Time: June 4th 12:00-1:00PM

Location: Simulation Building Room 102

Presented by Saunak Sen, PhD

Enhancing Statistical Methods in Grants and Papers

Modern biomedical research relies heavily on statistical reasoning and data analysis.  Journal and research grant reviewers are increasingly examining the statistical analysis sections more closely.  We will outline reporting guidelines such as ARRIVE, CONSORT, and STROBE for animal pre-clinical studies, randomized trials, and observational studies, respectively.  In case, you need further assistance we suggest you make a BERD clinic appointment to seek advice from an epidemiology or biostatistics faculty member.  If a more elaborate engagement is needed, you might want to consider starting a consulting project or a research collaboration.  We will discuss what to expect in those interactions to help decide what route might be best for your research.

TN-CTSI seminar series on statistical reasoning in biomedical research: The Division of Biostatistics in the Department of Preventive Medicine and the Biostatistics, Epidemiology and Research Design Unit of TN-CTSI invite you to attend a seminar series on statistical reasoning in biomedical research. This is the final seminar in the 6-seminar series.

Seminar Slides | The Perfect Doctor | Dr. Fridtjof Thomas

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The Perfect Doctor TN-CTSI 2019-05-28 – handout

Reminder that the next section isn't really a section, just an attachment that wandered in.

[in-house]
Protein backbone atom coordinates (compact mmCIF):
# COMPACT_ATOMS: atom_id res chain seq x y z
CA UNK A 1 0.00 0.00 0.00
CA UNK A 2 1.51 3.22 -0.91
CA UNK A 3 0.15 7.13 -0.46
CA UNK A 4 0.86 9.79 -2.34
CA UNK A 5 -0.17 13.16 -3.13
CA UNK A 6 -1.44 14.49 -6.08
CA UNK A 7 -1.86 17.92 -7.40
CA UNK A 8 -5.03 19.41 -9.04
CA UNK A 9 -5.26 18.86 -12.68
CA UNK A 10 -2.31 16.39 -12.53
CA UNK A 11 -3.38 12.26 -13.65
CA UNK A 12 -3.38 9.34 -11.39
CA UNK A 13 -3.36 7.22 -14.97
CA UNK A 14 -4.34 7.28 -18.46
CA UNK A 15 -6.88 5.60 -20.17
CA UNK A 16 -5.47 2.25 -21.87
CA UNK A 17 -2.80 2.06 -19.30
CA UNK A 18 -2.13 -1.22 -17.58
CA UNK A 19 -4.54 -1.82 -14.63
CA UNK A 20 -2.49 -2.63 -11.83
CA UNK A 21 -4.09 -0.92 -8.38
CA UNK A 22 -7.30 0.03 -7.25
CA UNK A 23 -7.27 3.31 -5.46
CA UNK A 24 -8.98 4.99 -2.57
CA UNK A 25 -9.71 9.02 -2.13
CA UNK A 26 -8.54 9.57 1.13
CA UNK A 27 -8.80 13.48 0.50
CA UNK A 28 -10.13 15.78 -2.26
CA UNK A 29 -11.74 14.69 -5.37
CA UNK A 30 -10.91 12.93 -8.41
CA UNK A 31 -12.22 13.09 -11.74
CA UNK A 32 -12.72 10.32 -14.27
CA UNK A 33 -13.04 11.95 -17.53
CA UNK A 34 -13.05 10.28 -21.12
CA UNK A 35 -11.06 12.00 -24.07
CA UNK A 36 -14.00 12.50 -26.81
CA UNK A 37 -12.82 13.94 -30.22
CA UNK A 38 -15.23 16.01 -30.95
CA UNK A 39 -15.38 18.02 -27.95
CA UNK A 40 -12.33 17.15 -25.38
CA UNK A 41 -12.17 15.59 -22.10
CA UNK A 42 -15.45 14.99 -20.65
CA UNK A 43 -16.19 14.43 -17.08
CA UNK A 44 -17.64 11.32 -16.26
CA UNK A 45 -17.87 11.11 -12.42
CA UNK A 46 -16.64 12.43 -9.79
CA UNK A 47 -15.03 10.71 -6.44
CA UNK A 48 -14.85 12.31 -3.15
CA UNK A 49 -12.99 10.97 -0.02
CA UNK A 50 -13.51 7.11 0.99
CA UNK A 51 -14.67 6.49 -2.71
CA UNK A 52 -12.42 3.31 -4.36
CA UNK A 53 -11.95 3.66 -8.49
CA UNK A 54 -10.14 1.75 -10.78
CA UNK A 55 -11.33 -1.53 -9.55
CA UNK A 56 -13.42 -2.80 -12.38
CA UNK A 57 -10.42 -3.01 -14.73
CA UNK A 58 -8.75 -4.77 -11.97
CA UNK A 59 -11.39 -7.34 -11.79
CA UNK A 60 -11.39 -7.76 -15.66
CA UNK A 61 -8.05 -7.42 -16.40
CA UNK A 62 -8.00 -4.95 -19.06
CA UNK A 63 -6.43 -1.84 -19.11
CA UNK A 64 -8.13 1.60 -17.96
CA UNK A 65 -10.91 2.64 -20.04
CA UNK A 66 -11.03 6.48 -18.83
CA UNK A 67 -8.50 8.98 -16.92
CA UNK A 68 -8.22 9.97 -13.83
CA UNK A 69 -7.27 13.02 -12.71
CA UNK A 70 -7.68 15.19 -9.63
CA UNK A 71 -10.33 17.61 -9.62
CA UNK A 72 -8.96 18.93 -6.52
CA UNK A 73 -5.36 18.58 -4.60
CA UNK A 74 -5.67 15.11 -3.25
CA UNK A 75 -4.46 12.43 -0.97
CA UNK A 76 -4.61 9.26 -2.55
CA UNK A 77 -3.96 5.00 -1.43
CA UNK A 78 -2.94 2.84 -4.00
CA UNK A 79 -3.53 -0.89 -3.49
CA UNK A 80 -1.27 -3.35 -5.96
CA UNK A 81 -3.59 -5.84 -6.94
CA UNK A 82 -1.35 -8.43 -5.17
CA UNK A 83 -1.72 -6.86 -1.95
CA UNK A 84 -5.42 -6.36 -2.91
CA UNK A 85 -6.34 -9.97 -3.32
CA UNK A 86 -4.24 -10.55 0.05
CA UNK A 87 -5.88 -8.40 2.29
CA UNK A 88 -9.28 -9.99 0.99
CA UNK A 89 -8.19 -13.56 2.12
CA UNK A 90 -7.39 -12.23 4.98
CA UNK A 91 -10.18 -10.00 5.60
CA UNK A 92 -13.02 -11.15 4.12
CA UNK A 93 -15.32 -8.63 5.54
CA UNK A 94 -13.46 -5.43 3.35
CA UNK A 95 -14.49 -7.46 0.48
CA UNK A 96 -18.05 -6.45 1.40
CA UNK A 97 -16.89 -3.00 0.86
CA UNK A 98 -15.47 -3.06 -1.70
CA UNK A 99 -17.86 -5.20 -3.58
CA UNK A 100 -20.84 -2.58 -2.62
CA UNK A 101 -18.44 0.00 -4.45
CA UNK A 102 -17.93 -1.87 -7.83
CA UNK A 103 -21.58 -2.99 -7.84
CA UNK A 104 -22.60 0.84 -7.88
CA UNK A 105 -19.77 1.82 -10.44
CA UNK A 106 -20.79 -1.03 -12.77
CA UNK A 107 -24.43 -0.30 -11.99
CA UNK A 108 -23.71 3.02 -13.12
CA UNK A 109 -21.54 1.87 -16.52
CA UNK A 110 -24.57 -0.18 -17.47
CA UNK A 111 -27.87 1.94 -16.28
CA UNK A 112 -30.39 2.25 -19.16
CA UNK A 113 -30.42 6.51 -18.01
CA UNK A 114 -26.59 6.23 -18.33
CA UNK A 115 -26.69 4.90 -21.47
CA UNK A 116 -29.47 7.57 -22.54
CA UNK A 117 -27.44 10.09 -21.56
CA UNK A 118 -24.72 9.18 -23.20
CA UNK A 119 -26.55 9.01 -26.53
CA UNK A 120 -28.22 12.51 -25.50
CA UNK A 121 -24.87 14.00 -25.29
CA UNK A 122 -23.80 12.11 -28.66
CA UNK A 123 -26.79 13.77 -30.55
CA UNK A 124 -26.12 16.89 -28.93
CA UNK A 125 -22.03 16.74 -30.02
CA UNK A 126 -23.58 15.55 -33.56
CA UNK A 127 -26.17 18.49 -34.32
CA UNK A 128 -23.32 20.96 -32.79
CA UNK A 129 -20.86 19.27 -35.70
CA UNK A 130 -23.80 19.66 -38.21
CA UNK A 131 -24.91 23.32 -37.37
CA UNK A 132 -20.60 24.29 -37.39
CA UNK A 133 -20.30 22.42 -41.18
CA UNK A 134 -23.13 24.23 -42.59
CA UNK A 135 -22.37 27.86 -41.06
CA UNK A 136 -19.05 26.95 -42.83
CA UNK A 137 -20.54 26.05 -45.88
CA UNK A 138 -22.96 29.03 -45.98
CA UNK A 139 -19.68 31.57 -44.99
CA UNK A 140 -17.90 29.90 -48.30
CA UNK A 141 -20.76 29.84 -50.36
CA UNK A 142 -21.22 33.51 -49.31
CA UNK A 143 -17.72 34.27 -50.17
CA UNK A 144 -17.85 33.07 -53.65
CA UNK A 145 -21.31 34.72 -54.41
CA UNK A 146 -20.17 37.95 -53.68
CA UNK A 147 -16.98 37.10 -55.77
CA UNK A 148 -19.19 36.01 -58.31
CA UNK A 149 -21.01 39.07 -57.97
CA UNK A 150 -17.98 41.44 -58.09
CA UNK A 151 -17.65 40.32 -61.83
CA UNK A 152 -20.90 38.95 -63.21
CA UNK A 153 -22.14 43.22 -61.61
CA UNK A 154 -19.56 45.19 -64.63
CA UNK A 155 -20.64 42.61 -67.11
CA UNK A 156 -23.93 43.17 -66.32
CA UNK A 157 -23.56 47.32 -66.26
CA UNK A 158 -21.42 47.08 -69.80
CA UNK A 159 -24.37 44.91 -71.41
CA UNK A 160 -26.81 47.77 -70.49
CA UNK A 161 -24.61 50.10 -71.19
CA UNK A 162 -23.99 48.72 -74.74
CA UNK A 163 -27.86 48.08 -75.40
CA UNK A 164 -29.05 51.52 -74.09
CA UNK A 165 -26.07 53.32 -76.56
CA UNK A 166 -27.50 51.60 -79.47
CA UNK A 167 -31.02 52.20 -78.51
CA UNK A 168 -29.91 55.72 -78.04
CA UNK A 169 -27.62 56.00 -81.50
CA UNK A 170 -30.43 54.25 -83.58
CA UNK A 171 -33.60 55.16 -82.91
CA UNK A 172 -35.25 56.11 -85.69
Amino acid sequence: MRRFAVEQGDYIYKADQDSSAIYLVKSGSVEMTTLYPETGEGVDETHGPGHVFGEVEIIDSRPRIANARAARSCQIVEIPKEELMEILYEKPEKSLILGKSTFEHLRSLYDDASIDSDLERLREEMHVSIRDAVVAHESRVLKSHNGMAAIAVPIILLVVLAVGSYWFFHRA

Time: May 28th 12:00-1:00PM

Location: Simulation Building Room 102

Presented by Fridtjof Thomas, PhD

The Perfect Doctor: An introduction to Causal Inference

Consider a Perfect Doctor that has the magical ability to pick from two treatments always the one that is better for each given patient. Can we learn about treatment effects by observing the outcomes for the individual patients treated by that doctor?  What exactly can we learn and what will remain hidden?  We will look in detail into this situation and thereby clarify concepts such as individual, average, and causal treatment effects; factual and potential outcomes; random assignment of treatments; and expected vs. observed outcomes in clinical studies.  This seminar provides a non-technical introduction to causal inference in the medical sciences.

TN-CTSI seminar series on statistical reasoning in biomedical research: The Division of Biostatistics in the Department of Preventive Medicine and the Biostatistics, Epidemiology and Research Design Unit of TN-CTSI invite you to attend a seminar series on statistical reasoning in biomedical research. This 6-seminar series emphasizes conceptual aspects over technical details.

Final Seminar in the Series:

June 4th Enhancing Statistical Methods in Grants and Papers (Saunak Sen, PhD)

Keywords: Individual, average, and causal treatment effects; factual and potential outcomes; random assignment of treatments; expected vs. observed outcomes.

Seminar Slides | Multiple Comparisons and the False Discovery Rate | Dr. Saunak Sen

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Please click below for the slides from Dr. Saunak Sen’s presentation May 21st, 2019.

Multiple Comparisons and the False Discovery Rate